Scope of Public Rights to Use Intertidal Lands
In a decision issued late last month in the case of McGarvey v. Whittredge, 2011 ME 97, the Maine Supreme Judicial Court attempted to clarify the rights of the public in intertidal lands. Under Maine law, the waterfront landowner typically owns the intertidal lands (subject to any specific terms or exclusions in the waterfront landowner’s deed). However, the public has a right to use the intertidal lands for certain purposes.
The scope of the public’s right to use intertidal lands is rooted in a 17th century colonial ordinance that expired before Maine became a state but was incorporated into Maine common law by statute. That ordinance defined the public rights in the ocean as relating to fishing, fowling, and navigation. Over the years, the Court has interpreted the term navigation broadly, to permit such activities as digging for worms, clams, and shellfish; ice skating; mooring a vessel; discharging passengers; and taking on cargo.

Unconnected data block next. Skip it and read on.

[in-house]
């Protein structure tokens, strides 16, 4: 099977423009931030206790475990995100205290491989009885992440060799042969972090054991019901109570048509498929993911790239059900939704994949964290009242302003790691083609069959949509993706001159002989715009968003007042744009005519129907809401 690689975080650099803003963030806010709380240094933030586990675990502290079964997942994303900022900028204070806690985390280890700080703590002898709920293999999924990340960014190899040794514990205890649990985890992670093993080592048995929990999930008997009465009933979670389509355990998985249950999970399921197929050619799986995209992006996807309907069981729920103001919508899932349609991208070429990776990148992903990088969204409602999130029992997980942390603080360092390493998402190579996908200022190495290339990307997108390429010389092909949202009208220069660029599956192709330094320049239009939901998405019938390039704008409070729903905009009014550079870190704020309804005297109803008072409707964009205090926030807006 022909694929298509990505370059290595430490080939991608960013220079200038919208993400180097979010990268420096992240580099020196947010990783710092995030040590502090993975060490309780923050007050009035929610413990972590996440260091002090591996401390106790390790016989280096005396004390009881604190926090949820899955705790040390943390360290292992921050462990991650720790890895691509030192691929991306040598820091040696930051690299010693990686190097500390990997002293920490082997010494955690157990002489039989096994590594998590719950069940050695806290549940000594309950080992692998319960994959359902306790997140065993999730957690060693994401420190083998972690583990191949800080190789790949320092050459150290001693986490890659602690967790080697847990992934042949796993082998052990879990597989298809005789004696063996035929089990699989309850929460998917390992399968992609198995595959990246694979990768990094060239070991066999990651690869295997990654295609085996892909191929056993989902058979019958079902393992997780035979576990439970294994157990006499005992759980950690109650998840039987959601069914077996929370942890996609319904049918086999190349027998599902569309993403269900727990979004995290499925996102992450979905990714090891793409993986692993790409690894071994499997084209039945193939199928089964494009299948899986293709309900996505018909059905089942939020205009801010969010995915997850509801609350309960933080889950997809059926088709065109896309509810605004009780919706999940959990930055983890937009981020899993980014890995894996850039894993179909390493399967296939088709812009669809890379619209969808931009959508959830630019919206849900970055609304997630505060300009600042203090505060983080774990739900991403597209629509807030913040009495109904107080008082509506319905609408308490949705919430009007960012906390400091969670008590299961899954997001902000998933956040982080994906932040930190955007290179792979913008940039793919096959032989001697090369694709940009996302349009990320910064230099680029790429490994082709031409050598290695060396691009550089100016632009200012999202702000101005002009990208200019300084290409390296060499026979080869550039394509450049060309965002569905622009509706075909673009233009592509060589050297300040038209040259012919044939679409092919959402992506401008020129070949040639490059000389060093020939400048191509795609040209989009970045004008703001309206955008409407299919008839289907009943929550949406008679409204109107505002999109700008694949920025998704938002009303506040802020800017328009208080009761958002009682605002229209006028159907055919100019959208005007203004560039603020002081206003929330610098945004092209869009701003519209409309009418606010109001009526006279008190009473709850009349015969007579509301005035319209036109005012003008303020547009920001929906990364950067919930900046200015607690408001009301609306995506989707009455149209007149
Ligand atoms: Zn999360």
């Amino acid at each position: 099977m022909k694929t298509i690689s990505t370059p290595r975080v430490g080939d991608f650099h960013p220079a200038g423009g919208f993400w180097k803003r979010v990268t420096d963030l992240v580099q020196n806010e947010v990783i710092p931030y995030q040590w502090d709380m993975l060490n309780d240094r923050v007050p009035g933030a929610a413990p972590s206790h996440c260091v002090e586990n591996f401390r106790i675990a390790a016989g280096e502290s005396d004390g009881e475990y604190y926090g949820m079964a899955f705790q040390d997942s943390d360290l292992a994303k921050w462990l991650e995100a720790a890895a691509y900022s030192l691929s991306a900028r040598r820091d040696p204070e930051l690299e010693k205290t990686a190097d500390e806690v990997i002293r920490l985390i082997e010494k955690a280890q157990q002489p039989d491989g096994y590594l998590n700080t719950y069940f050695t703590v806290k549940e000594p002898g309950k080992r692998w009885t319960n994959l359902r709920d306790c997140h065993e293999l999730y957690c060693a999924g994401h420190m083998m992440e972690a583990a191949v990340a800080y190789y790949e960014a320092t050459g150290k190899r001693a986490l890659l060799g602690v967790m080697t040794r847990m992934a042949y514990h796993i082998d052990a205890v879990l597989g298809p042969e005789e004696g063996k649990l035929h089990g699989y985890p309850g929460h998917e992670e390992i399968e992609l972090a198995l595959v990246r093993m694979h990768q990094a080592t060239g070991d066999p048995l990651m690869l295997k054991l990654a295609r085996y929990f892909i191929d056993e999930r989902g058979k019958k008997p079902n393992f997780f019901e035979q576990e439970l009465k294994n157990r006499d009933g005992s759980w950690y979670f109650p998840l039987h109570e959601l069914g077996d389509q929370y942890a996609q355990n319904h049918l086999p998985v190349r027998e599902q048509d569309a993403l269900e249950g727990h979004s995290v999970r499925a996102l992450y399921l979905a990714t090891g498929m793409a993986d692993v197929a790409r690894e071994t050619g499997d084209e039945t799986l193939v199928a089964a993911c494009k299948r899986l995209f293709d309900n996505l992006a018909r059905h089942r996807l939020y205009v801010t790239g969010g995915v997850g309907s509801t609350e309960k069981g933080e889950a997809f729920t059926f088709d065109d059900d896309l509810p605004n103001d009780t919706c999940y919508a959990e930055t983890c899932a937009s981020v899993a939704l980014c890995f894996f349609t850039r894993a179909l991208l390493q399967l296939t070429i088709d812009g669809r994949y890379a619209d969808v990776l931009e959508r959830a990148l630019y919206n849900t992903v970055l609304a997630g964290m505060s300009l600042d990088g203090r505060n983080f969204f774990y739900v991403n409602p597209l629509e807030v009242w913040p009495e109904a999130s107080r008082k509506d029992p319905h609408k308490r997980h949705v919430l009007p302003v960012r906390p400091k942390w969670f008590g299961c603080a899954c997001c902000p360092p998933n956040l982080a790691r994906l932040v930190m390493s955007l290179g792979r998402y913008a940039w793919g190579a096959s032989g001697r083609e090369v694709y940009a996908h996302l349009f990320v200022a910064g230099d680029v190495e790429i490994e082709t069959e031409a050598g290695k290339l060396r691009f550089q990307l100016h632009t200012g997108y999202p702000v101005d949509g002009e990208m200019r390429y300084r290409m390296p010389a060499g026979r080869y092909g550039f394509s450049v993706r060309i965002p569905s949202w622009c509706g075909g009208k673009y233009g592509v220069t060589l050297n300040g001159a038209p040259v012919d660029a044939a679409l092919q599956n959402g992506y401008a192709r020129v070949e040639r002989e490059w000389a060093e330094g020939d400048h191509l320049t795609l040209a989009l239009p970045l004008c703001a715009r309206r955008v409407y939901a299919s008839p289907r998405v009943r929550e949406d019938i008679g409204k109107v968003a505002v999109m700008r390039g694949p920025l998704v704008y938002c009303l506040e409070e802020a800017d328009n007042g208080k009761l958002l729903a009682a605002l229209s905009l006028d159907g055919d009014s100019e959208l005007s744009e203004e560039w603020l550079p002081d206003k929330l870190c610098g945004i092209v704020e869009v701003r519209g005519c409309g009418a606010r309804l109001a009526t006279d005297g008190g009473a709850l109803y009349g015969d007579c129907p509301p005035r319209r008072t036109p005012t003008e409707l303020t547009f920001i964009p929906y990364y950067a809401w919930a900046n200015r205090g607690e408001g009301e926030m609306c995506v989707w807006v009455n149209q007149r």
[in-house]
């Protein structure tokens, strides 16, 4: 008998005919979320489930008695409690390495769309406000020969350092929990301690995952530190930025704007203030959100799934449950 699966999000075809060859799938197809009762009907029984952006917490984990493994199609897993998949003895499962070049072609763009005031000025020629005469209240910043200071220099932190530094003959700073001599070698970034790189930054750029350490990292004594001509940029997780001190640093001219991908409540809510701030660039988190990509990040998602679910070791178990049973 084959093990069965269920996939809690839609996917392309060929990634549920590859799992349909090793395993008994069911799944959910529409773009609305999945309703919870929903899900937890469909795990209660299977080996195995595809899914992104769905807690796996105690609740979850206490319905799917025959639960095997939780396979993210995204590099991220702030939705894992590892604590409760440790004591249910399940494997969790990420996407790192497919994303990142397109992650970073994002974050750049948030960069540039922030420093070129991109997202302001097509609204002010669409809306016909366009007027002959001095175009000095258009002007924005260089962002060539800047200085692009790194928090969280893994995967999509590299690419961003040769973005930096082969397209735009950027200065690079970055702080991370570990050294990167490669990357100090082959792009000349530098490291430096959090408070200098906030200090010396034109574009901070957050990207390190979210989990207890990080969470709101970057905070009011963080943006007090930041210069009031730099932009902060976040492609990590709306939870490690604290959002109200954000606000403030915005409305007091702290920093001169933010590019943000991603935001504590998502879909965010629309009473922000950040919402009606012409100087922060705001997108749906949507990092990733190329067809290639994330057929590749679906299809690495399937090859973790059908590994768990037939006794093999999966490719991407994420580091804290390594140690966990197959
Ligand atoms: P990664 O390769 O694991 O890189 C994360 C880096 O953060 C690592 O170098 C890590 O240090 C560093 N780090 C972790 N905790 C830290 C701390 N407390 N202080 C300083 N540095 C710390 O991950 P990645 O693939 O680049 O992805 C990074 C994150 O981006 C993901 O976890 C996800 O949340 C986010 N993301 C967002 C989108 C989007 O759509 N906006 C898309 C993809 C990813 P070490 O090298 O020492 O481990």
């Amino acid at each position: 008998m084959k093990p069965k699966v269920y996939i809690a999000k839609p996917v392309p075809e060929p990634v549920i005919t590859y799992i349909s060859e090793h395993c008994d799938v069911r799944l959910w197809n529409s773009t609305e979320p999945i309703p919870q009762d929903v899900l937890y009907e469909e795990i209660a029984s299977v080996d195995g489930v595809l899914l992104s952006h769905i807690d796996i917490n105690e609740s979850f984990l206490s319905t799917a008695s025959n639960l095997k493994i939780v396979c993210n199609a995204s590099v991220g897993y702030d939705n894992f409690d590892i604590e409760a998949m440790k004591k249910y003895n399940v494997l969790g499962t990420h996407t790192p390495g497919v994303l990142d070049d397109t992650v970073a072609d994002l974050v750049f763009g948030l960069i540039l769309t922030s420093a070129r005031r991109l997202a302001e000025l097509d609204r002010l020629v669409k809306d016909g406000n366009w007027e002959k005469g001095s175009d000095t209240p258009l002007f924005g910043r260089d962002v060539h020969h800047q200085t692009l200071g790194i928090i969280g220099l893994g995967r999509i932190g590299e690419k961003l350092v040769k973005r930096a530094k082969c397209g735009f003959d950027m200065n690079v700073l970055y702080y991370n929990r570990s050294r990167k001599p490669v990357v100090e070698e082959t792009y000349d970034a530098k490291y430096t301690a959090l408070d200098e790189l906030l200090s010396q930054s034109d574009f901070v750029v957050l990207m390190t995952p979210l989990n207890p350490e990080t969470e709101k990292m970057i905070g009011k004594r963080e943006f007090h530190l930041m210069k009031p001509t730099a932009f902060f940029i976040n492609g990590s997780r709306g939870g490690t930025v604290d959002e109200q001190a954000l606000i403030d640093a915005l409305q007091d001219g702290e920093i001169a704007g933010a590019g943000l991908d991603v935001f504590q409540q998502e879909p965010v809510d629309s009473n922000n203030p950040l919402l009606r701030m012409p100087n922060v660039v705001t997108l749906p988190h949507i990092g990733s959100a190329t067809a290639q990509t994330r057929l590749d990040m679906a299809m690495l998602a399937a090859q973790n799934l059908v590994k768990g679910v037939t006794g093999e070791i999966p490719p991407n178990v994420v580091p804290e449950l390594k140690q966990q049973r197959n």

Despite its “sympathetically generous” interpretation of the public’s rights in intertidal lands, in the 1989 case Bell v. Town of Wells, the Court ruled that those rights do not include a blanket public easement over intertidal lands. The Court’s reliance on the terms “fishing,” “fowling,” and “navigation” in that case suggested that the public rights were limited to those three activities and related uses.
Now the Court in McGarvey concluded that the public’s rights are not limited to those three activities and that the public also has the right to cross intertidal lands for ocean-based activities such as scuba diving. While the Court declined to address whether the public rights include uses related to surfing, the decision leaves open the possibility that other ocean-based activities may permitted.
The extent of public rights in intertidal lands has been, and continues to be, uncertain. If you have questions about your rights to use the intertidal lands of another, we invite you to set up an appointment with one of our real estate attorneys.
The Court’s decision in McGarvey may be viewed in its entirety on the Court’s website at http://www.courts.state.me.us/court_info/opinions/2011%20documents/11me97mc.pdf.